Note: Alan Murray was named Time Inc. Chief Content Officer in July 2016 after serving as editor of Fortune Magazine since July, 2014)
"I can credit [English teacher] Jack Murrah for sharpening my love of language."
If you lived on Outlook Drive in Pittsburgh, Penn., in 1963 and you were mourning a pet hamster or planning a dream vacation to Tahiti, your neighbors probably knew all about it. After all, most of them were readers of The Outlook Outlook. Its nine-year-old editor-in-chief, Alan Murray '73, trolled the lane with pad and pencil interviewing neighbors and planning each weekly issue. His mother typed the articles, and the five-cent community newspaper was produced on a mimeograph machine (which will summon olfactory memories for readers of a certain age).
When he was nine, Murray, his two brothers, Lee '71 and Ned '79, and his parents moved to a mountain with a view of Chattanooga. With just a little tweak to the masthead, Murray's newspaper was back in business as The Lookout Outlook.
Although he arrived on the Baylor campus with impressive writing chops, Murray says, "I can credit [English teacher] Jack Murrah for sharpening my love of language." Murray considers Murrah, advisor to The Baylor Notes, the teacher most influential in his life. "He had a passion for writing and poetry and would jump up and down in class over a poem. He certainly helped give me a passion."
Murray still follows via social media three other teachers he remembers as excellent instructors: his eighth grade English teacher, Ray Deering; Lewis Rush, from whom he took many math courses; and history and English teacher Bill Cushman '59. Unfortunately other Baylor mentors have passed away. "[Faculty advisor to the yearbook] Bruce High had a sense of humor and cared so much about the kids. He became a good friend. [French instructor] Madame [Mireille] Scheni was one of the people I kept in touch with after I left, and [history instructor] Stan Lewis was really a delight."
Delight is an apt word for Murray, who participated fully in campus life. He ran varsity track and cross country and played soccer. And it is no surprise that he was the editor-in-chief of The Baylor Notes. He was on the Distinguished List all through Upper School and was named cum laude in both his junior and senior years. When he graduated as salutatorian, Murray was recognized with both the Bradford History Award and the John Roy Baylor Award.
Murray attended UNC-Chapel Hill as a John Motley Morehead Scholar. He earned a bachelor's degree Phi Beta Kappa in English and edited The Daily Tar Heel. He then earned a master's degree in economics at the London School of Economics.
Murray believes that journalists should gain an appreciation for language and knowledge of the world rather than attend journalism school. His success in his field certainly makes a case for this approach.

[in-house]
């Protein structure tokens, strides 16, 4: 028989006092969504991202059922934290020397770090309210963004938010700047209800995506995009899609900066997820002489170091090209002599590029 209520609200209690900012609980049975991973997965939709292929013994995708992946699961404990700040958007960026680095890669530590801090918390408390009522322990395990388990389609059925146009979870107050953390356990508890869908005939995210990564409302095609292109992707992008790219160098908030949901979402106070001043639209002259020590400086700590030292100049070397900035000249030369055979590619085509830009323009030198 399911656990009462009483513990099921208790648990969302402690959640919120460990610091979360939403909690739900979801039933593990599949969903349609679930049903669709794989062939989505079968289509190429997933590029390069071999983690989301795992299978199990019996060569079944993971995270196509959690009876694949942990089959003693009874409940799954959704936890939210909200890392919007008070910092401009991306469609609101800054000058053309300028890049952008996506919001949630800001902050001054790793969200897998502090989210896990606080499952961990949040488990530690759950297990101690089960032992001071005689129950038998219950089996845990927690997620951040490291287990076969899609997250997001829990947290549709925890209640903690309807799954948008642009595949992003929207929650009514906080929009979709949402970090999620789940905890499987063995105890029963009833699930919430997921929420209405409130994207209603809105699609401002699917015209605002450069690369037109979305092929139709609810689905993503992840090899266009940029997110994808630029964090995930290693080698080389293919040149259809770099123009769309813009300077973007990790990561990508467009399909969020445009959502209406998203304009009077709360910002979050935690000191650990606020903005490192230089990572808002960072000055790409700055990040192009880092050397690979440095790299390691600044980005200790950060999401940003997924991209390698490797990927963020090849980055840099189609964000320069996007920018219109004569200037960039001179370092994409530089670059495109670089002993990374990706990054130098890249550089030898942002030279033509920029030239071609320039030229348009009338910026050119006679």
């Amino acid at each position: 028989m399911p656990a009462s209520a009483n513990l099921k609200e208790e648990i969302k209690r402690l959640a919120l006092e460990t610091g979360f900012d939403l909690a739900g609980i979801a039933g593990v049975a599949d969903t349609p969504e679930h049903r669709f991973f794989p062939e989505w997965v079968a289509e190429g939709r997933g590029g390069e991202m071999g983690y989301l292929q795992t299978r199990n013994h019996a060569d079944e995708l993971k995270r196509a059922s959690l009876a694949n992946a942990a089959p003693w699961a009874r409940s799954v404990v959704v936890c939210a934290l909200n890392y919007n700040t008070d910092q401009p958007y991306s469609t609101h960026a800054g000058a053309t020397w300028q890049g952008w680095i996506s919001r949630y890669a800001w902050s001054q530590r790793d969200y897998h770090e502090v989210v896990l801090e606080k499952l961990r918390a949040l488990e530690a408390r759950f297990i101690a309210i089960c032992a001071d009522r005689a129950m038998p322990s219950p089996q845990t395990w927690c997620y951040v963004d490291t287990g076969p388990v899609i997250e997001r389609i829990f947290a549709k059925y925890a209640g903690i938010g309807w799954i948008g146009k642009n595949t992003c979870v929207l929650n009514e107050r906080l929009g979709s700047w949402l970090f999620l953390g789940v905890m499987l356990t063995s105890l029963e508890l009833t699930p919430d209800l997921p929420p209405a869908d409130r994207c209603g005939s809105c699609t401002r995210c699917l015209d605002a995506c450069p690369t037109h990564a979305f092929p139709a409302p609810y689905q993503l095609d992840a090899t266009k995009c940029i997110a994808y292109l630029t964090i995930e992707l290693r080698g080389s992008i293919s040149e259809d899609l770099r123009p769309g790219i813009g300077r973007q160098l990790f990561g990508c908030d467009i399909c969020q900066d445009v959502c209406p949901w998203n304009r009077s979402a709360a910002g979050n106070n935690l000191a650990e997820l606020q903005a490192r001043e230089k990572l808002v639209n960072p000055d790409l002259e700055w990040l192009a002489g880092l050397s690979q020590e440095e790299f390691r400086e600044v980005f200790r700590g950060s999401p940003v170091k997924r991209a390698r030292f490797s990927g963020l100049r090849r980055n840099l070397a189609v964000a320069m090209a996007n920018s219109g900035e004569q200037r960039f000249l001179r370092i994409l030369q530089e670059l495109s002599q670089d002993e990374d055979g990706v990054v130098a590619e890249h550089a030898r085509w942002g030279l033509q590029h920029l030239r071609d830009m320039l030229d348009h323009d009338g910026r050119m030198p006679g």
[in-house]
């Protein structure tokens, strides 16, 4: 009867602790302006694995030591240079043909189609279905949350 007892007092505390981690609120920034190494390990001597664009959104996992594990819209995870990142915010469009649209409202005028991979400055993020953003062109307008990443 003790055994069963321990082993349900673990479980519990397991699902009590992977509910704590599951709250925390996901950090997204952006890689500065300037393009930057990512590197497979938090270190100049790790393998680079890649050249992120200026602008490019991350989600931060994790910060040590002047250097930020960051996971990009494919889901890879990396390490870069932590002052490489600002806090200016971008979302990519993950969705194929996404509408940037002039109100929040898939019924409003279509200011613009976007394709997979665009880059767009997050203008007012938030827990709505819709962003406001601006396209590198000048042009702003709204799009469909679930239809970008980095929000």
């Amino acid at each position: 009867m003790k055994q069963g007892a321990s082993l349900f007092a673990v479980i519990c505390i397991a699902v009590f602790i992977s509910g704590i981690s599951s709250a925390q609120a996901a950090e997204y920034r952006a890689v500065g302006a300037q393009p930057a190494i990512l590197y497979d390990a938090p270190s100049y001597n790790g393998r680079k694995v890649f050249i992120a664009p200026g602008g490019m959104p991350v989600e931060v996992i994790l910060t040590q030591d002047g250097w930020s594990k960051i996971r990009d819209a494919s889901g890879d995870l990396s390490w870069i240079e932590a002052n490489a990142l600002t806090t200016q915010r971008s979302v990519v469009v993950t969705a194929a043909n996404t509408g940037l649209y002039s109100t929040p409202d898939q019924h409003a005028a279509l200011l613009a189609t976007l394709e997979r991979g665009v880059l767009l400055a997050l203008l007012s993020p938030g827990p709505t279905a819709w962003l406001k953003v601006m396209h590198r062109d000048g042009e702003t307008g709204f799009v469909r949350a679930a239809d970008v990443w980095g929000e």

In 1977 Murray returned from London to Chattanooga to become business and economics editor of The Chattanooga Times. From there Murray had two stints as a reporter for The Congressional Quarterly in Washington, D.C. He reported for The Japan Economic Journal in Tokyo for a year on a Luce Fellowship. He spent almost 30 years at The Wall Street Journal in Washington, D.C., and New York City; his titles included Washington bureau chief and executive editor, online. Also listed on Murray's impressive resume are co-host for three years of a nightly public affairs television show on CNBC (while writing a weekly column for The Wall Street Journal), author or co-author of three books, and recipient of a number of prestigious press awards.
In the summer of 2012, a search committee approached Murray about an opening for president of the Pew Research Center, a nonprofit organization with an annual budget of $33 million. "Politics and media have become so polarized. The Pew Research Center is one of the few institutions left that is trusted by both sides of the aisle. I was very attracted to that," said Murray. "I've always wanted to run my own organization," he added. He took the helm of the organization in January 2013.
Although the Pew Research Center may be best known to readers for its opinion polling, demographic research and social science research, Murray doesn't consider his new position a departure from what he knows best. "Journalism is in a good bit of trouble these days. The economic model has broken down. Pew has a different economic model. We pride ourselves on being providers of non-partisan information — journalism at the highest level," explained Murray.
"Our 130 employees are a mix of social scientists and journalists. The journalists keep the social scientists from wandering off into the weeds, and the social scientists keep the journalists from drawing conclusions and trends from two data points.
"I plan to keep writing. I don't think I've wandered far."